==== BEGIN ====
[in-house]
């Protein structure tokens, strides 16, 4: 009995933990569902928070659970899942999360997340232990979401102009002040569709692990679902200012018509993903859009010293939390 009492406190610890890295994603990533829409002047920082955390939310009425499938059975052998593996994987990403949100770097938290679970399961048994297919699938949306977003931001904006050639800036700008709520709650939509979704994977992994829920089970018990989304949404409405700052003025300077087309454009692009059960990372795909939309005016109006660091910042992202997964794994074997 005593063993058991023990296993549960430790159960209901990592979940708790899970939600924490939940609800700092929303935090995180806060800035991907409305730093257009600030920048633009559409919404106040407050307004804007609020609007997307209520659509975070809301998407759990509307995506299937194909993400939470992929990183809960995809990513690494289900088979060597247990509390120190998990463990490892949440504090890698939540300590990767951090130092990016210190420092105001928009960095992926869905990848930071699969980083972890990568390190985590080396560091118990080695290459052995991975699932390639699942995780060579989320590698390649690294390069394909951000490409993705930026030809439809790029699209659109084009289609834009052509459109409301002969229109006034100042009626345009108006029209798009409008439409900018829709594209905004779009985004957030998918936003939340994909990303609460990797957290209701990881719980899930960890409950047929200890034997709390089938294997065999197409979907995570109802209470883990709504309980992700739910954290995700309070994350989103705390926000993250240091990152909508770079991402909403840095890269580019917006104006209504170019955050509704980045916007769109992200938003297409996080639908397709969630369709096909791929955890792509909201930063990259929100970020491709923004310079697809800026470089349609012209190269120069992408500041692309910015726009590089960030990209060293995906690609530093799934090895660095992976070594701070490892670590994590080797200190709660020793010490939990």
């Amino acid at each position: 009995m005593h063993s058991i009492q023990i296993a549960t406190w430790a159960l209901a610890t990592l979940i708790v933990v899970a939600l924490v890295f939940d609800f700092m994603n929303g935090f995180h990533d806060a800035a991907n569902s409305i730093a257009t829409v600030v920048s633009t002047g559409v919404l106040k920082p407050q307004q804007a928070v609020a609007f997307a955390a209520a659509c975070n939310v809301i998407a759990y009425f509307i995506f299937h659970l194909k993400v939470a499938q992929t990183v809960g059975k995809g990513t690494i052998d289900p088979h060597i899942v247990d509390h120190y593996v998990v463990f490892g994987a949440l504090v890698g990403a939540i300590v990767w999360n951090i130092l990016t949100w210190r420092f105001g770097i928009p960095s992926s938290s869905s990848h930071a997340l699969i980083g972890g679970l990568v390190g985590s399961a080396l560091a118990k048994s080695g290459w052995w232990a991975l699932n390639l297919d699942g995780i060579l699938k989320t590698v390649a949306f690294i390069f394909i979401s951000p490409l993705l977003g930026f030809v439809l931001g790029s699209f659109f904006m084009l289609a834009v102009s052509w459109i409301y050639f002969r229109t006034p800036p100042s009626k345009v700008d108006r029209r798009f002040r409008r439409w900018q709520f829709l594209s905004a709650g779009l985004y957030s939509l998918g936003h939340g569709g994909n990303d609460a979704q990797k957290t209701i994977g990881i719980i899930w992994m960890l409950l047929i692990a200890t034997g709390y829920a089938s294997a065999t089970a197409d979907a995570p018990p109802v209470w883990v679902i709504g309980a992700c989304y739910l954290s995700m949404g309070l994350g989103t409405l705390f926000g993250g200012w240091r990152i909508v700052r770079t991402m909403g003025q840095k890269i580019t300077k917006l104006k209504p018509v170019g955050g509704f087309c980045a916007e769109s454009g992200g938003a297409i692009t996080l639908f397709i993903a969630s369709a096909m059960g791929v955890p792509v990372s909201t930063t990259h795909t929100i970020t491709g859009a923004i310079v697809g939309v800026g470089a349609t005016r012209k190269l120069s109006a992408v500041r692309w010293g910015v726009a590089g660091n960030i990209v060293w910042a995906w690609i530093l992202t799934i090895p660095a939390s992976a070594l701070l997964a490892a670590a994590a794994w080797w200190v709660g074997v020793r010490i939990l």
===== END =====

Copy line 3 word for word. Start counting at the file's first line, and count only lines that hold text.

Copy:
């Amino acid at each position: 009995m005593h063993s058991i009492q023990i296993a549960t406190w430790a159960l209901a610890t990592l979940i708790v933990v899970a939600l924490v890295f939940d609800f700092m994603n929303g935090f995180h990533d806060a800035a991907n569902s409305i730093a257009t829409v600030v920048s633009t002047g559409v919404l106040k920082p407050q307004q804007a928070v609020a609007f997307a955390a209520a659509c975070n939310v809301i998407a759990y009425f509307i995506f299937h659970l194909k993400v939470a499938q992929t990183v809960g059975k995809g990513t690494i052998d289900p088979h060597i899942v247990d509390h120190y593996v998990v463990f490892g994987a949440l504090v890698g990403a939540i300590v990767w999360n951090i130092l990016t949100w210190r420092f105001g770097i928009p960095s992926s938290s869905s990848h930071a997340l699969i980083g972890g679970l990568v390190g985590s399961a080396l560091a118990k048994s080695g290459w052995w232990a991975l699932n390639l297919d699942g995780i060579l699938k989320t590698v390649a949306f690294i390069f394909i979401s951000p490409l993705l977003g930026f030809v439809l931001g790029s699209f659109f904006m084009l289609a834009v102009s052509w459109i409301y050639f002969r229109t006034p800036p100042s009626k345009v700008d108006r029209r798009f002040r409008r439409w900018q709520f829709l594209s905004a709650g779009l985004y957030s939509l998918g936003h939340g569709g994909n990303d609460a979704q990797k957290t209701i994977g990881i719980i899930w992994m960890l409950l047929i692990a200890t034997g709390y829920a089938s294997a065999t089970a197409d979907a995570p018990p109802v209470w883990v679902i709504g309980a992700c989304y739910l954290s995700m949404g309070l994350g989103t409405l705390f926000g993250g200012w240091r990152i909508v700052r770079t991402m909403g003025q840095k890269i580019t300077k917006l104006k209504p018509v170019g955050g509704f087309c980045a916007e769109s454009g992200g938003a297409i692009t996080l639908f397709i993903a969630s369709a096909m059960g791929v955890p792509v990372s909201t930063t990259h795909t929100i970020t491709g859009a923004i310079v697809g939309v800026g470089a349609t005016r012209k190269l120069s109006a992408v500041r692309w010293g910015v726009a590089g660091n960030i990209v060293w910042a995906w690609i530093l992202t799934i090895p660095a939390s992976a070594l701070l997964a490892a670590a994590a794994w080797w200190v709660g074997v020793r010490i939990l």